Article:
Movie review – Soul (2020)

Soul is the 23rd film to come out of Pixar Animation Studios and stars Jamie Foxx and Tina Fey. Director Pete Docter returns for his fourth Pixar feature. He previously helmed Monsters Inc., Up and Inside Out, all of which are critically acclaimed. I still haven’t got around to seeing Inside Out.

This film is a milestone for Pixar because it marks the first black protagonist for the franchise.

The movie focuses on music teacher and jazz pianist Jon Gardner (Foxx) who isn’t finding fulfillment or passion for being a teacher. He believes his life will only mean something if he becomes a famous jazz musician. He gets the opportunity of a lifetime as he’s invited by an old student of his to perform with him and jazz legend Dorothea Williams. However, he falls down a manhole and appears as a soul heading into the “Great Beyond.”

Now, this is where the film truly begins as Jon tries to avoid entering the “Great Beyond.” He falls out of this astral plane and finds himself in the “Great Before”, a place where young souls prepare for life on Earth.

Counselors, believing Joe is a human that has passed away, assign him to 22 (Fey). 22 doesn’t want to experience life on earth. She hates everything she’s been taught about earth and has failed to earn her earth pass even with mentors like Mother Teresa, Abraham Lincoln and Copernicus. From here, we follow these two’s journeys in one of the most beautifully-written stories in quite some time.

Thematically, there are many philosophical aspects thrown at you in this film. From an individual’s purpose, the definition of a soul to finding fulfillment in life, Soul does a great job of always keeping you on your toes and finding connections in your own life.

Joe believes there is a linear path to fulfillment and passion. Whatever you are good at doing, that’s what Joe believes is your passion and your fulfillment comes from being successful.

When he’s helping 22 find a “spark” or passion to get her the earth pass, he just throws a bunch of random items and activities at her to get her to enjoy it, but it doesn’t work as Joe gives her things that she can’t taste, smell or feel. The souls don’t have senses because those are only in the mortal body.

Soon, the pair seek out Moonwind, voiced by Graham Norton, to help Joe reunite with his body. However, Joe rushes back to his body before it is approved, which leads to a big mistake with both 22 and Joe.

This second act leads to some of the most heartfelt moments in recent memory and even in all of Pixar’s catalogue.

Without spoiling anything, I will say that 22 gets to walk in Joe’s shoes and experience all the great things earth can be and she immediately falls in love with it and the main message of the movie is that your passion isn’t your career or a certain goal, it’s simply living. 22’s final patch that she needs to earn her earth pass isn’t anything, it’s just earth because her passion is living.

I adore this message because it will hit a personal note for everybody. We all have passions that we strive to make a career out of, and when we don’t feel like we may reach our goals in the end, then we are going to feel like failures and that’s when the fulfillment vanishes. This movie wants us to just embrace all that life has to offer and to enjoy our surroundings.

Also, our passions may change. I grew up striving to be a professional athlete, but that wasn’t feasible and then I developed a passion for writing and photography, and I never looked back. It’s fulfilling whenever I can publish a review for you guys on here, or when I edit one of my writers’ columns. It’s the best feeling and that’s what Joe eventually learns in the conclusion of the film.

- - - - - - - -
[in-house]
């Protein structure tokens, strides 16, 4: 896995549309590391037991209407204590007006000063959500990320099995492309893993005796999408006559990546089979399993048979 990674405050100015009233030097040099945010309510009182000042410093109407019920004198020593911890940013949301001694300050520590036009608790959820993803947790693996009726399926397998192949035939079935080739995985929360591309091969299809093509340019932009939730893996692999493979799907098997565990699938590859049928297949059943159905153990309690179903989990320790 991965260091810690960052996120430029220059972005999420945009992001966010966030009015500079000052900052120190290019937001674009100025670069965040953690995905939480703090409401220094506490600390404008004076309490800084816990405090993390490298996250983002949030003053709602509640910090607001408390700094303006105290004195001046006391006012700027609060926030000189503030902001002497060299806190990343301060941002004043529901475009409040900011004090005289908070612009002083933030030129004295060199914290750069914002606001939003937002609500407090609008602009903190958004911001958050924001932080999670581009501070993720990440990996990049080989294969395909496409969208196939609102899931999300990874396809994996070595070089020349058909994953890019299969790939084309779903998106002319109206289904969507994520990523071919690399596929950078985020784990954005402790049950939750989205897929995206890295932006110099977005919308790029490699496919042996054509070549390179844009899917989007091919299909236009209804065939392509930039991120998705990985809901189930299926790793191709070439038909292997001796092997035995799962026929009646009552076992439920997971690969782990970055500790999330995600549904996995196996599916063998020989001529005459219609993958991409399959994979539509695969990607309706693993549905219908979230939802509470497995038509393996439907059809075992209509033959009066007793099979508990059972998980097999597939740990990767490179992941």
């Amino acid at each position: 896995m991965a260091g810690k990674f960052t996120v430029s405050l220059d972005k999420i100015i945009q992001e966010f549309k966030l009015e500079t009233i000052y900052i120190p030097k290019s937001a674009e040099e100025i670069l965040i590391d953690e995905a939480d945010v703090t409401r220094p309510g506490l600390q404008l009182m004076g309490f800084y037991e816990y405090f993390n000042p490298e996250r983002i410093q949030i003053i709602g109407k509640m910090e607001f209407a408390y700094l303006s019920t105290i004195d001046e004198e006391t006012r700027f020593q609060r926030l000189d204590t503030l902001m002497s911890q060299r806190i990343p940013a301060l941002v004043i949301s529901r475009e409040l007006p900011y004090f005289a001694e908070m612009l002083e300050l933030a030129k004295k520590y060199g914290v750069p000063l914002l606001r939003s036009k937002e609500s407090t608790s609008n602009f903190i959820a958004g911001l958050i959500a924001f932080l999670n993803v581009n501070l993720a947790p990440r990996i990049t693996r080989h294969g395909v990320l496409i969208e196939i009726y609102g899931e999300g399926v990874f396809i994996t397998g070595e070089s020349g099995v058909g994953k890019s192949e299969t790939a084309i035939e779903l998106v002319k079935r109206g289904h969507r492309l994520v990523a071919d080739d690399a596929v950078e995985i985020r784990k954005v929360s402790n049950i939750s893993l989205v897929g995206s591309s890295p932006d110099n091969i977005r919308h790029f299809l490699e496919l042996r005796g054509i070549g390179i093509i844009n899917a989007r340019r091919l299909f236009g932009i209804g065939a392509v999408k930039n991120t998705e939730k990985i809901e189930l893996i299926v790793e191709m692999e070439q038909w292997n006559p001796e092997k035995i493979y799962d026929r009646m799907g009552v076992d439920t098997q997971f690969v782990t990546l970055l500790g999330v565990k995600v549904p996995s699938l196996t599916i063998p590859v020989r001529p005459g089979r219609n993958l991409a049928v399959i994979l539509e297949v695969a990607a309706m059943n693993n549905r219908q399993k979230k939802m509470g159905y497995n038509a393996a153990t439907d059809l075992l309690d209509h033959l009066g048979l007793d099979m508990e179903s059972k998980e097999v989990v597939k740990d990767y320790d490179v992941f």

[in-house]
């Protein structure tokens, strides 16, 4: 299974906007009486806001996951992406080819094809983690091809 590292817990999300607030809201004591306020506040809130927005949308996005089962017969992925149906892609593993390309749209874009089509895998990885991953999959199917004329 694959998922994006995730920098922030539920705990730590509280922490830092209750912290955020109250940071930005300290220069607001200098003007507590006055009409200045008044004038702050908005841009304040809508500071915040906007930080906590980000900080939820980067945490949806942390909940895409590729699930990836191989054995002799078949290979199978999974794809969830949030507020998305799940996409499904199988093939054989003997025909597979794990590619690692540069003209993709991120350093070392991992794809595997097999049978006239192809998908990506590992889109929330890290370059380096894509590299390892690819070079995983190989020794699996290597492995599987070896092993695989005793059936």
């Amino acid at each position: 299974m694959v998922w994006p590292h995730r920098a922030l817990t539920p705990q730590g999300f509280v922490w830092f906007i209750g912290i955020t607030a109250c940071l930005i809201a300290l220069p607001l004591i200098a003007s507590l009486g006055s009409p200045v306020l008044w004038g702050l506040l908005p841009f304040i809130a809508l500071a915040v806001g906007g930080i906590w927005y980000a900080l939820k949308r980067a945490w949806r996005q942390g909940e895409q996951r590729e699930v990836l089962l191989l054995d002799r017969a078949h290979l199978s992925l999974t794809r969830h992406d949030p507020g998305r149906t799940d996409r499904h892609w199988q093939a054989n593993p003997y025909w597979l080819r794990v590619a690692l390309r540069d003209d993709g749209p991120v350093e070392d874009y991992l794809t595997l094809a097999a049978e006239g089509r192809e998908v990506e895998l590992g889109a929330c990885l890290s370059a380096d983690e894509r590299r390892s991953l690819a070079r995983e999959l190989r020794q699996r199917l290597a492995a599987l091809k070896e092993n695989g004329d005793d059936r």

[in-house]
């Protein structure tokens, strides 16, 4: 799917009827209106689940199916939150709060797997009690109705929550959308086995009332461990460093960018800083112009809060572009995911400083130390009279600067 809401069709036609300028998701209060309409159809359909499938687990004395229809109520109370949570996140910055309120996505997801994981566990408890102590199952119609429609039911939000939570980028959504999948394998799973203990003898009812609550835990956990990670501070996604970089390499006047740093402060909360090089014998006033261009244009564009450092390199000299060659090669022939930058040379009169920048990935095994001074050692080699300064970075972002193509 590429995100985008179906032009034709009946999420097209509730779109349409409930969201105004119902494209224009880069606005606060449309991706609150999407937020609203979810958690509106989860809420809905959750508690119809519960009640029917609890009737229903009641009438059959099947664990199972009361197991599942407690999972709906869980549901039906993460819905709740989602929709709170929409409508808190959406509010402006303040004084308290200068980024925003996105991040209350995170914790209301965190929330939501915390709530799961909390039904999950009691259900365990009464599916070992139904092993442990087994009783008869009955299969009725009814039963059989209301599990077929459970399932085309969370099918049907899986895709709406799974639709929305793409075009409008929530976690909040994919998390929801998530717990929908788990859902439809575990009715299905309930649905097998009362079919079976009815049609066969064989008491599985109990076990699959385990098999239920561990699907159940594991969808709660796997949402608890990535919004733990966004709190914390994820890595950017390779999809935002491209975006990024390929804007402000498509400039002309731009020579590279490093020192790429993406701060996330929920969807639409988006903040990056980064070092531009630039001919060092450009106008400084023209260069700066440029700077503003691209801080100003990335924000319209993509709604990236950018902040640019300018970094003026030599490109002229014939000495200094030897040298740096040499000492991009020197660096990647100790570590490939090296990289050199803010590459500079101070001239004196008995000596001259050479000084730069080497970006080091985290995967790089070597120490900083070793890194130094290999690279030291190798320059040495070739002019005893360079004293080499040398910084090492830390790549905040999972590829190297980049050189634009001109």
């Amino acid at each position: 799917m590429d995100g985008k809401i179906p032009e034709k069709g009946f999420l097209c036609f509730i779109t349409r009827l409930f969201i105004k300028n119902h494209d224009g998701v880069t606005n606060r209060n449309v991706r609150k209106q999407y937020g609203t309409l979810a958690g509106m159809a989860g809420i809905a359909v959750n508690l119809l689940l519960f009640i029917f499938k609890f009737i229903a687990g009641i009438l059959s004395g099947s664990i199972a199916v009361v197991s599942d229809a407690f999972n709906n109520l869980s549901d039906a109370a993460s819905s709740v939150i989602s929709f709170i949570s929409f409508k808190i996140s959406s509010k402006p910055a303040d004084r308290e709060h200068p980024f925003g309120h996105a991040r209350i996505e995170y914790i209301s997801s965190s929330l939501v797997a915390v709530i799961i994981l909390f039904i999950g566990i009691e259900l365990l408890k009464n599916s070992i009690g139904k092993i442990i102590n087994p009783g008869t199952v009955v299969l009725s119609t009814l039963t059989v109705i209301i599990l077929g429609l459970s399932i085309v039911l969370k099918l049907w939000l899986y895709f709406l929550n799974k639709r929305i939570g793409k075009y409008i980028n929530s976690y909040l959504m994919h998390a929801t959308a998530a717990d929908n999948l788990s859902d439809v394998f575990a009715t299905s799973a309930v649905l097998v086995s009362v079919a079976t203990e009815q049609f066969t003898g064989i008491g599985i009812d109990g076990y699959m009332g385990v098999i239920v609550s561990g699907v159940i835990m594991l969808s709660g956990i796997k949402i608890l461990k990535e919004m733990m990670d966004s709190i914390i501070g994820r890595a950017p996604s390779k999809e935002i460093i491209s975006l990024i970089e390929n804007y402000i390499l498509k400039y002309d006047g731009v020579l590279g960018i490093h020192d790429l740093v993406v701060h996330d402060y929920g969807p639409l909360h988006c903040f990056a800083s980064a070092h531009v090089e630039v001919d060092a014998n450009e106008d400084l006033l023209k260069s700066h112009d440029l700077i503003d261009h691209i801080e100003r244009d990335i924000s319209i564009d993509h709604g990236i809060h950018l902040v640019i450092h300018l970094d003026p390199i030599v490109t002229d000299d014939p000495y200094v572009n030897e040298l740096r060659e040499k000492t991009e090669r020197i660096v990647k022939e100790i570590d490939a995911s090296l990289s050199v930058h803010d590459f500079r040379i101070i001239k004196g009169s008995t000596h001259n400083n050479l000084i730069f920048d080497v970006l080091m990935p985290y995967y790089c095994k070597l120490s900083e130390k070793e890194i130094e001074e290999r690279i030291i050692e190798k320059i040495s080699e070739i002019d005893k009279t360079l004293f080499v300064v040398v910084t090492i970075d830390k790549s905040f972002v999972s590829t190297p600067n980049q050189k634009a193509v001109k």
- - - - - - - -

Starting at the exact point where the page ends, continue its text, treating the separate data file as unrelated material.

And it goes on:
In the opening scene of the film, he encourages a student to keep playing their instrument even though she was laughed at by her peers. There’s a beautiful sentiment of mentorship throughout the film, and it’s one of the best aspects of the movie. While Joe knows he’s a great musician, he’s also a great mentor, and you see this development of realization as the movie goes along. It’s a great progression and one of my favorite character arcs from a Pixar release.

From a technical perspective, this movie is masterful. The visuals are breathtaking and you feel like you are implemented in every setting. There’s a scene in the second act of the film that perfectly sums up the claustrophobia of walking in New York City. The sound design throughout the scene is stunning.

The look and detail of the “Great Beyond” and “Great Before” are pure art. You have to give some much credit to the artists for this film because it is truly exceptional work. The color, the size, the space, all of it is used to pure visual brilliance.

I love this movie. There isn’t a single flaw or issue I have with it. The pacing is great, the visuals are immaculate and the writing and story are excellent.

As a connoisseur of music, I was floored by Jon Batiste’s work with the jazz elements of the score. Trent Reznor and Atticus Ross also are great with these celestial vibes in the scenes in the “Great Beyond” and “Great Before.”

My favorite scene of this film comes toward the end when 22 and Joe walk to the subway and you hear a man singing and playing the guitar. The song this guy is singing is titled “Parting Ways” and is performed by Cody Chesnutt. The pair’s reaction to his performance is exactly how I feel whenever I hear a great song. It’s incredibly relatable and I was in full-on tears.

This is one of the best Pixar films ever, I think. There are no glaring flaws or any issues pacing-wise. Guys, this truly is a must-watch movie and if you have Disney+, stop what you are doing and watch it right now. If you know anyone who doesn’t have the streaming service, invite them over (wear your mask) or hold a video call and watch it virtually.

Soul is a masterpiece.

Rating: 10/10

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